Native Herbaceous Perennial – Used for biomass in addition to soil stabilization on strip mine spoils and dikes and in buffer strips for nutrient update; provides pasture and hay for cattle and sheep; a source of food and cover for wildlife.
Switchgrass, Panicum virgatum, is the most productive and commonly talked about native, warm season grass being considered as a feedstock for alternative fuels and sustainable fiber. There are a number of studies claiming significant energy returns using Switchgrass as a solid fuel in the form of switchgrass pellets or as a feedstock for cellulosic ethanol. Having evolved for centuries everywhere in North America east of the Rocky Mountains, its C4 metabolic pathway makes Switchgrass extremely efficient with its use of water and nutrients. Additionally, Switchgrass tolerates a wide range of growing conditions, allowing the potential to turn marginal, under-utilized farmland into productive, agricultural ground.
Habitat – Open woods and meadows; pH 4.5-7.5.
Characteristics – A rhizomatous, warm season, bunch grass; grows from 4’-6’ tall; 12” minimum root depth; full sun; moderate drought tolerance; moderate salt and acid tolerance; blooms from July to September in the northern U.S.; June to October in the southern U.S.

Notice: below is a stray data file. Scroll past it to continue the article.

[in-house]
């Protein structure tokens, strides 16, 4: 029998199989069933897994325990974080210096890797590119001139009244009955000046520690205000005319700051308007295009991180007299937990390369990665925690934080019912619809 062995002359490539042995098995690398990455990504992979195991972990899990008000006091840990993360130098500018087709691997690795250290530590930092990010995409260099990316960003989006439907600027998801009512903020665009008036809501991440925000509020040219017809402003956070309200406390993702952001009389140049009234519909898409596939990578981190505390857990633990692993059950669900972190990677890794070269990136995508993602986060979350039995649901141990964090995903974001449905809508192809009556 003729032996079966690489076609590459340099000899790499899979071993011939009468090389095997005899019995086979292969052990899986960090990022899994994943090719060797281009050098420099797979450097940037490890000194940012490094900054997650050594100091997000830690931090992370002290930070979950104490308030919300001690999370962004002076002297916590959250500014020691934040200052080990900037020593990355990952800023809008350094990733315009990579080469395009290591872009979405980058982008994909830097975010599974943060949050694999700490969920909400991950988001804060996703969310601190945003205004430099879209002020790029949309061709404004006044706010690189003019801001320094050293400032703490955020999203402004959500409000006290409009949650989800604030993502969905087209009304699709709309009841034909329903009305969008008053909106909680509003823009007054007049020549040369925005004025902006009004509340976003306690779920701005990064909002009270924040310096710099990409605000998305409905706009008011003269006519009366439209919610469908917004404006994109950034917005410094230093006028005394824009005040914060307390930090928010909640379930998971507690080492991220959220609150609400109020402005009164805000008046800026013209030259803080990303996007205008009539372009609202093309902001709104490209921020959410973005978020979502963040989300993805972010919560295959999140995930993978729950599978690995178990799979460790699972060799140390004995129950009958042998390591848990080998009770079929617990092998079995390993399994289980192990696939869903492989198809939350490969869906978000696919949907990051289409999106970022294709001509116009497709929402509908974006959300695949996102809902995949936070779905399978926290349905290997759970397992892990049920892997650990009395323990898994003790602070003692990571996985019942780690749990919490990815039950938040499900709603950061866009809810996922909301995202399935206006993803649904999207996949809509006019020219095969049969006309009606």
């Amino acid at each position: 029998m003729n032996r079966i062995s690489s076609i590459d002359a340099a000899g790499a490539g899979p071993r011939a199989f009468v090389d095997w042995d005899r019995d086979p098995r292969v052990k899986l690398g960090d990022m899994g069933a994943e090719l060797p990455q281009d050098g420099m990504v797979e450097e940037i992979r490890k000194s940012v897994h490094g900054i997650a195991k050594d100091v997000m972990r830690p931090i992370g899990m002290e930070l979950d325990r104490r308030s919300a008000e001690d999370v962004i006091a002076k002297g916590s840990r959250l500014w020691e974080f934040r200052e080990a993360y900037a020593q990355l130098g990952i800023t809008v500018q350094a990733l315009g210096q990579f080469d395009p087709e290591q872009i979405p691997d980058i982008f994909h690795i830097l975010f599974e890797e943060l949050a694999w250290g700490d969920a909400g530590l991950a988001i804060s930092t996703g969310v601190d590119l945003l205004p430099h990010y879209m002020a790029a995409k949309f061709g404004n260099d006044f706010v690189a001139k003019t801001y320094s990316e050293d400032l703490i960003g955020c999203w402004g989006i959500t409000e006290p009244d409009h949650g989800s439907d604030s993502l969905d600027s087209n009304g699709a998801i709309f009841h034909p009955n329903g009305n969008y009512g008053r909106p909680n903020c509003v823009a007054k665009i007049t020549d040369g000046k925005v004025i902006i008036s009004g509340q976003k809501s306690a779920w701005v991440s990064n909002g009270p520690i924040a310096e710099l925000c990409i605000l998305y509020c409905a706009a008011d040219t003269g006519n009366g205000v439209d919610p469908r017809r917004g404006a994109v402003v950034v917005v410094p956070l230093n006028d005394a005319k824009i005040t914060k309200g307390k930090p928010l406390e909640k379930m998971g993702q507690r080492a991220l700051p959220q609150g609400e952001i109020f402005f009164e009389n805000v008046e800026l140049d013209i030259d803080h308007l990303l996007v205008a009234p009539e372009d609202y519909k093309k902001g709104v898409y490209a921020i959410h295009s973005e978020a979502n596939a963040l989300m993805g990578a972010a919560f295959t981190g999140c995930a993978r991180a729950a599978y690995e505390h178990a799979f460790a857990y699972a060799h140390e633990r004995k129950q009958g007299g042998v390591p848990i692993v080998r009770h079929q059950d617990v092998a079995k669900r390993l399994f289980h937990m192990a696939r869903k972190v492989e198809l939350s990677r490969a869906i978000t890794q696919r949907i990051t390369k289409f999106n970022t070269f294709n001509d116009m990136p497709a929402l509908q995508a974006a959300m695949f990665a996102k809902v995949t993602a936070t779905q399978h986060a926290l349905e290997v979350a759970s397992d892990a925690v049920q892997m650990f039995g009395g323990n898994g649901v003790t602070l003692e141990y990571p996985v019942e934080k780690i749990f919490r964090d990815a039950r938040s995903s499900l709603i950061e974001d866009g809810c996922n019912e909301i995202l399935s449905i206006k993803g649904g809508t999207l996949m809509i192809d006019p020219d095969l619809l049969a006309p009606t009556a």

Seeding Rate – 8 PLS lb per acre alone; 10%-20% of a mix; approx. 259,000 seeds per lb
Traditional Switchgrass Varieties – State of Origin
- ‘Carthage’-NC – upland type; quality forage and good biomass producer.
- ‘Cave-In-Rock’-IL – upland type; good biomass producer; a favorite for reclamation and wildlife.
New Switchgrass Varieties
- ‘BoMaster’ – lowland type; genetically selected variety developed jointly by the NC Ag Research Service, NC State University and USDA, Ag Research Service, for biomass production.
- ‘Colony’ – lowland type; genetically selected variety developed jointly by the NC Ag Research Service, NC State University and USDA, Ag Research Service, for biomass production.
- ‘Performer’ – lowland type; genetically selected variety developed jointly by the NC Ag Research Service, NC State University and USDA, Ag Research Service, for livestock forage.
- ‘Shawnee’ – selected for improved forage quality and biomass yield in the Northeast and Midwest.
- ‘Timber’ – lowland type; released by the USDA NRCS, Somerset, NJ, and Rutgers University-Agricultural Experiment Station, New Brunswick, NJ, as a Mid-Atlantic biofeedstock/biofuels crop.